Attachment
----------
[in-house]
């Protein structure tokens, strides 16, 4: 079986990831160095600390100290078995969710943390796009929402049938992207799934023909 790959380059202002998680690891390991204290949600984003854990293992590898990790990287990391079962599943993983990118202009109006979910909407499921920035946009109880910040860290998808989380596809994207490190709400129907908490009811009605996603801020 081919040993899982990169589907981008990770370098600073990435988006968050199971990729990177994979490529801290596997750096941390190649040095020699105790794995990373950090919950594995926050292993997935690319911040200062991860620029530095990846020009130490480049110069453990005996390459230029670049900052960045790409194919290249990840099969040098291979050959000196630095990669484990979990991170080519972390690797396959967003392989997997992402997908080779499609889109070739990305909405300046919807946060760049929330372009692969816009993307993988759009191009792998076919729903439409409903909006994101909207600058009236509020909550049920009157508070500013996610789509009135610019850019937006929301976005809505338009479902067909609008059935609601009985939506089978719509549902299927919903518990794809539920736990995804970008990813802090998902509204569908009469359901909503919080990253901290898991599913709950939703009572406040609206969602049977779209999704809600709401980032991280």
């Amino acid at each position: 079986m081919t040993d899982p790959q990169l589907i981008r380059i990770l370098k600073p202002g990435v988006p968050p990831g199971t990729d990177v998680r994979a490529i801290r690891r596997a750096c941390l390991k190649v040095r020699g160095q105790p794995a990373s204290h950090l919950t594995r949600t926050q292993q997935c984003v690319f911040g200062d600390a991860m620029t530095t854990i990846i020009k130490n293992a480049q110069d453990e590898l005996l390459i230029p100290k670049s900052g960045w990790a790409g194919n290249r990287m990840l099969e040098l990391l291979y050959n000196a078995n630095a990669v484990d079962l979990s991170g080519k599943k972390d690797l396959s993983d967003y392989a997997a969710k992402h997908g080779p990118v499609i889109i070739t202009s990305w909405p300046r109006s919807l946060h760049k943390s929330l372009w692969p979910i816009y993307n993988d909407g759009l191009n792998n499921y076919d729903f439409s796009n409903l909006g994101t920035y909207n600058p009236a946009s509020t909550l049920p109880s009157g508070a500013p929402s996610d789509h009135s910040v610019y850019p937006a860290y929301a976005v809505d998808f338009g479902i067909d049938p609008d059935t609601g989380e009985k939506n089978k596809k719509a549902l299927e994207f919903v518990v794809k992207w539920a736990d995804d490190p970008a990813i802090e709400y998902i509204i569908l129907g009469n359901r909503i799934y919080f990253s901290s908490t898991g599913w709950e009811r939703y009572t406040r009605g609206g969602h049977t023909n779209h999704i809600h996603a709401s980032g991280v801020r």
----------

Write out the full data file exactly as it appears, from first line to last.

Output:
[in-house]
């Protein structure tokens, strides 16, 4: 079986990831160095600390100290078995969710943390796009929402049938992207799934023909 790959380059202002998680690891390991204290949600984003854990293992590898990790990287990391079962599943993983990118202009109006979910909407499921920035946009109880910040860290998808989380596809994207490190709400129907908490009811009605996603801020 081919040993899982990169589907981008990770370098600073990435988006968050199971990729990177994979490529801290596997750096941390190649040095020699105790794995990373950090919950594995926050292993997935690319911040200062991860620029530095990846020009130490480049110069453990005996390459230029670049900052960045790409194919290249990840099969040098291979050959000196630095990669484990979990991170080519972390690797396959967003392989997997992402997908080779499609889109070739990305909405300046919807946060760049929330372009692969816009993307993988759009191009792998076919729903439409409903909006994101909207600058009236509020909550049920009157508070500013996610789509009135610019850019937006929301976005809505338009479902067909609008059935609601009985939506089978719509549902299927919903518990794809539920736990995804970008990813802090998902509204569908009469359901909503919080990253901290898991599913709950939703009572406040609206969602049977779209999704809600709401980032991280």
């Amino acid at each position: 079986m081919t040993d899982p790959q990169l589907i981008r380059i990770l370098k600073p202002g990435v988006p968050p990831g199971t990729d990177v998680r994979a490529i801290r690891r596997a750096c941390l390991k190649v040095r020699g160095q105790p794995a990373s204290h950090l919950t594995r949600t926050q292993q997935c984003v690319f911040g200062d600390a991860m620029t530095t854990i990846i020009k130490n293992a480049q110069d453990e590898l005996l390459i230029p100290k670049s900052g960045w990790a790409g194919n290249r990287m990840l099969e040098l990391l291979y050959n000196a078995n630095a990669v484990d079962l979990s991170g080519k599943k972390d690797l396959s993983d967003y392989a997997a969710k992402h997908g080779p990118v499609i889109i070739t202009s990305w909405p300046r109006s919807l946060h760049k943390s929330l372009w692969p979910i816009y993307n993988d909407g759009l191009n792998n499921y076919d729903f439409s796009n409903l909006g994101t920035y909207n600058p009236a946009s509020t909550l049920p109880s009157g508070a500013p929402s996610d789509h009135s910040v610019y850019p937006a860290y929301a976005v809505d998808f338009g479902i067909d049938p609008d059935t609601g989380e009985k939506n089978k596809k719509a549902l299927e994207f919903v518990v794809k992207w539920a736990d995804d490190p970008a990813i802090e709400y998902i509204i569908l129907g009469n359901r909503i799934y919080f990253s901290s908490t898991g599913w709950e009811r939703y009572t406040r009605g609206g969602h049977t023909n779209h999704i809600h996603a709401s980032g991280v801020r």